My experience with converge VM is not very consistent with my previous bias. I’ve come to admit that C programs will show segfault randomly, lose data, and often go to Lindisfarne like Vikings. By contrast, programs written in high-level languages report errors in normal logic and predictable patterns. Gradually, these problems in my daily use of these programs I can trust written in C, I have encountered. I don’t remember the last time there was a big problem with these programs. These will not crash, but will gracefully handle minor errors. Even though I’m extremely critical of these software (I’ve been using OpenBSD for 9 years, so there’s no better quality software) there are obvious reasons why it’s so reliable: it’s used by many people, and these people help us find bugs. The software has been developed for a long time, so there are bugs in previous versions. And, to be honest, only reasonably capable programmers prefer C. However, there is still a fundamental problem: why is the program written in C as solid as a rock?

After the dark days of writing papers, I recently did a little c programming. For those who haven’t written the C program for a long time, it’s useless to send an email properly. All these years, I have passedsshFor remote machinessendmailSending mail. This solves many problems (such as blacklist). In many networks, it also has problems (especially wireless network). An excessive network connection will be discarded. It’s a very annoying process to check whether an email is sent or not. So after going through its design, I’m going to write a simple toolset to pass it safelysshSend mail. The final program – extsmail – has more functions than I expected, but the basic idea is to use external commands, such assshSimply retry sending the message until it is sent successfully. I also want this toolset to be as resource efficient and portable as possible. This inevitably determines that extsmail should be written in C. Then I decided to try to write the program as much as possible, just as an experiment. In the traditional UNIX way, it only depends on the functions provided by the reliable UNIX distribution, and has strong fault tolerance. In the process of doing this, I made two observations about the novice who wrote the program in C.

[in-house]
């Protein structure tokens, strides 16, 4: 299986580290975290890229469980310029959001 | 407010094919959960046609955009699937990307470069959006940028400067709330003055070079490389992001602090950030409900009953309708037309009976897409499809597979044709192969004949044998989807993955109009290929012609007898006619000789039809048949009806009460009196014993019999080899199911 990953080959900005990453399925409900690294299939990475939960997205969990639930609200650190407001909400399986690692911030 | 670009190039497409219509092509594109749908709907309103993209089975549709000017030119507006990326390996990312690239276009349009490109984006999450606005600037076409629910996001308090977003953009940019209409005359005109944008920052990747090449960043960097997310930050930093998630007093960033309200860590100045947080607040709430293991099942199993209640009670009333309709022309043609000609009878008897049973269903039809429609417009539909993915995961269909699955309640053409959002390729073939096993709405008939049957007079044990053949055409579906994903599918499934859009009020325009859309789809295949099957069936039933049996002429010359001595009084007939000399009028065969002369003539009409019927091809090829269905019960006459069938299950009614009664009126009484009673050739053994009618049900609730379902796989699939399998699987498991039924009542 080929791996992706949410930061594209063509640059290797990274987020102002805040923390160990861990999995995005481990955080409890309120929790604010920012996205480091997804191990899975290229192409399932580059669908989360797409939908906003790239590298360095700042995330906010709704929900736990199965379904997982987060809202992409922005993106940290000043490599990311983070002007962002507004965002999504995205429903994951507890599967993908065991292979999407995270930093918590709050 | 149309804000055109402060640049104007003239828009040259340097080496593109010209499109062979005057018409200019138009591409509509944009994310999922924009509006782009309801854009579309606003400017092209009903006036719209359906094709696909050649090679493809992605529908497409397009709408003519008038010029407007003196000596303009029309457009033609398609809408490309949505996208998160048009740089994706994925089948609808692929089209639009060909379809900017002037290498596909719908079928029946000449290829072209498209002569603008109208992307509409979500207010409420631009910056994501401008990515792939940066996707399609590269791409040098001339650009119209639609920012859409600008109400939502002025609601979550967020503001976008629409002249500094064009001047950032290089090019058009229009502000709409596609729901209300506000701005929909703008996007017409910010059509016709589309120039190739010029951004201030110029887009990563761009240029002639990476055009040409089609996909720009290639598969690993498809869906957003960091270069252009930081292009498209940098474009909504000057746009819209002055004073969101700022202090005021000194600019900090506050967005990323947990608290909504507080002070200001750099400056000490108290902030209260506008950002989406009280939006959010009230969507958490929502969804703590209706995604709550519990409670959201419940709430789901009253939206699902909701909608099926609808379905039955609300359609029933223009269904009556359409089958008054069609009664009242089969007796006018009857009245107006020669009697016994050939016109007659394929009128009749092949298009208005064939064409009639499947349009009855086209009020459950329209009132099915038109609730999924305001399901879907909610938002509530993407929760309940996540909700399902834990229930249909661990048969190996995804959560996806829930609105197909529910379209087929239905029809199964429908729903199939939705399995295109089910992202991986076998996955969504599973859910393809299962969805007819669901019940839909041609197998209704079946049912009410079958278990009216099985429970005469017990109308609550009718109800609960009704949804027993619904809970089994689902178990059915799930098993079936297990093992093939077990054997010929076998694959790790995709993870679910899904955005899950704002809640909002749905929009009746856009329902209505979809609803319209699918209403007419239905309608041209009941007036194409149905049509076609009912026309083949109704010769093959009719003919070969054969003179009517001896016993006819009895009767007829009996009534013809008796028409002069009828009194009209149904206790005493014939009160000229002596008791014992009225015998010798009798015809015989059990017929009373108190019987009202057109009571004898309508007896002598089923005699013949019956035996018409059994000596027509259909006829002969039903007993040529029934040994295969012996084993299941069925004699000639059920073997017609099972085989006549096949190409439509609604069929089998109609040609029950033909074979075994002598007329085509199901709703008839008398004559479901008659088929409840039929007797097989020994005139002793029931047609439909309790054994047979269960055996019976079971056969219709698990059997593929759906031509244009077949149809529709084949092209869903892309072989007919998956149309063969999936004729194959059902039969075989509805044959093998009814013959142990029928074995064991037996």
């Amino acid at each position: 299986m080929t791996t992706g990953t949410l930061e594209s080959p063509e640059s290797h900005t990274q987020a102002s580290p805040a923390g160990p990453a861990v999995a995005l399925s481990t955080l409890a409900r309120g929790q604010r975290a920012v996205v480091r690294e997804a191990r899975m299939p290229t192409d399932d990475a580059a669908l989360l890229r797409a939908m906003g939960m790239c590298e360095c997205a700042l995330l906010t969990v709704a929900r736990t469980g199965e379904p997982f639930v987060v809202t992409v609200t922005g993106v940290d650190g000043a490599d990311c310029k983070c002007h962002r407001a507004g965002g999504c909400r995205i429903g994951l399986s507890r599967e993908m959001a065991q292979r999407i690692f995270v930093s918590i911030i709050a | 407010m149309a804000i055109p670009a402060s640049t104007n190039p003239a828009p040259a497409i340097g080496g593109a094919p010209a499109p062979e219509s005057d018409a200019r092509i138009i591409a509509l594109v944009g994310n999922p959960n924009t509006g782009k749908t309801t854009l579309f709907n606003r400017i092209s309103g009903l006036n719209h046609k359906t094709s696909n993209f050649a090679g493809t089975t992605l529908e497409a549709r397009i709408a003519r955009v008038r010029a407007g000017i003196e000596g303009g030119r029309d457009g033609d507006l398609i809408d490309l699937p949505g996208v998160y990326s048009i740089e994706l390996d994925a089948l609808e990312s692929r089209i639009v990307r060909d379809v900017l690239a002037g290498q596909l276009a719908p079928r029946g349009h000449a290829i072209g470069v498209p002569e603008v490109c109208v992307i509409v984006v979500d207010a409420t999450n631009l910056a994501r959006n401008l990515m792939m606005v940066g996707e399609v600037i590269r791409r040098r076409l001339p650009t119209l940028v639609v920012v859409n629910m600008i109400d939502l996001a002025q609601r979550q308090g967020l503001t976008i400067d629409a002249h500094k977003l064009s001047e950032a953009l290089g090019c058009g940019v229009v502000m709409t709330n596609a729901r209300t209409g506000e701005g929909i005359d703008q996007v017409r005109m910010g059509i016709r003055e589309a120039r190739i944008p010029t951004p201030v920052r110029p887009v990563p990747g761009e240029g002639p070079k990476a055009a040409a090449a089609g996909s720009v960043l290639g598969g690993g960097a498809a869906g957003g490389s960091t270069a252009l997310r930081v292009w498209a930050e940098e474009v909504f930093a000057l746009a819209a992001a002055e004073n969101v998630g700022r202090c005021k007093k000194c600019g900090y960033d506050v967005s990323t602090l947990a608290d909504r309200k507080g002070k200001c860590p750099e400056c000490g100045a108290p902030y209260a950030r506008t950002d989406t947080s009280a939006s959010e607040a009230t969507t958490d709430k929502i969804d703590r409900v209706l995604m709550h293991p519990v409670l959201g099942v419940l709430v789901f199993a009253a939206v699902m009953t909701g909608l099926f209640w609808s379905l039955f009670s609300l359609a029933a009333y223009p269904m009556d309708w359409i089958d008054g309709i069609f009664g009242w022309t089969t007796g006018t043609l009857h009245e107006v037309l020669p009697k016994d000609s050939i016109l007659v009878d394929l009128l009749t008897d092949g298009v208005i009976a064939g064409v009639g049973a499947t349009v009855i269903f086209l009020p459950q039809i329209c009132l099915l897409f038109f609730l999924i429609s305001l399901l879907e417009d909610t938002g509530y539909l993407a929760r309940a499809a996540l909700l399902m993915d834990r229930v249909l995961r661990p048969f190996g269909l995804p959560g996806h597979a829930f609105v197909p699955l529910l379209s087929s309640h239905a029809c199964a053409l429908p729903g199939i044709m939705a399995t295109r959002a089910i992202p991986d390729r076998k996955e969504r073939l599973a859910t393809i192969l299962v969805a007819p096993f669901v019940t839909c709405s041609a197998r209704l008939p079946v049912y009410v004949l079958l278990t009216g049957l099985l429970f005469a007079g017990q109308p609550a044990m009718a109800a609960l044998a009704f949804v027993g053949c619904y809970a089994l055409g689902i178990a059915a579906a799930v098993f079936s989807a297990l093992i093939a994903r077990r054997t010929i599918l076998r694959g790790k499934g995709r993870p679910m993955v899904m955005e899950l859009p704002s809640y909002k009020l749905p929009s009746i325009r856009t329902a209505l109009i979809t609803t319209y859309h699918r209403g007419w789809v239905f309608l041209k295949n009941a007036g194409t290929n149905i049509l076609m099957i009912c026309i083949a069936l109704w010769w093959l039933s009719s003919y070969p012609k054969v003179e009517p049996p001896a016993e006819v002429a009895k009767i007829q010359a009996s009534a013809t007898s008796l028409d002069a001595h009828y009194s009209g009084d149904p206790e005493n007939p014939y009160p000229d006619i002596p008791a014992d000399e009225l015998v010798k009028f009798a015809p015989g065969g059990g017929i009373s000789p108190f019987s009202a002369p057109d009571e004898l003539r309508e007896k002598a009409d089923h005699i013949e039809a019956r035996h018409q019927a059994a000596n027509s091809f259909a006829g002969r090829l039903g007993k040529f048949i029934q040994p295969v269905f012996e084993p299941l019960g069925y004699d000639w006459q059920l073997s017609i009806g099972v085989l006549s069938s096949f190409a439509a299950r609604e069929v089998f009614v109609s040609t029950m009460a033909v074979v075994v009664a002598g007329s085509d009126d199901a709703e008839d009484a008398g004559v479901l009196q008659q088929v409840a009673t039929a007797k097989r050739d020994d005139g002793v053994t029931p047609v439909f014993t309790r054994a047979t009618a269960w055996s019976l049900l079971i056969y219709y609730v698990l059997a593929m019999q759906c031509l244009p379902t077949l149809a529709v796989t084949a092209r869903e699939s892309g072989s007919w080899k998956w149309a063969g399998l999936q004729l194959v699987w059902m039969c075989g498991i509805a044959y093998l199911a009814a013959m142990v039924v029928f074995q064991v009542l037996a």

The first observation is not obvious. Because the program written in C has numerous wrong ways, I am more careful than usual. In particular, the operation of any memory block can cause a very dangerous buffer overflow type error. However, in a high-level language, I might be lazy and think, “well, should I subtract one from this value when I index an array? Run and have a look. In C, I think “OK, sit down and think about the reason.”. Ironically, the time spent running programs and finding problems is not the same as the time spent sitting down to think, except that sitting down to think is more brain consuming.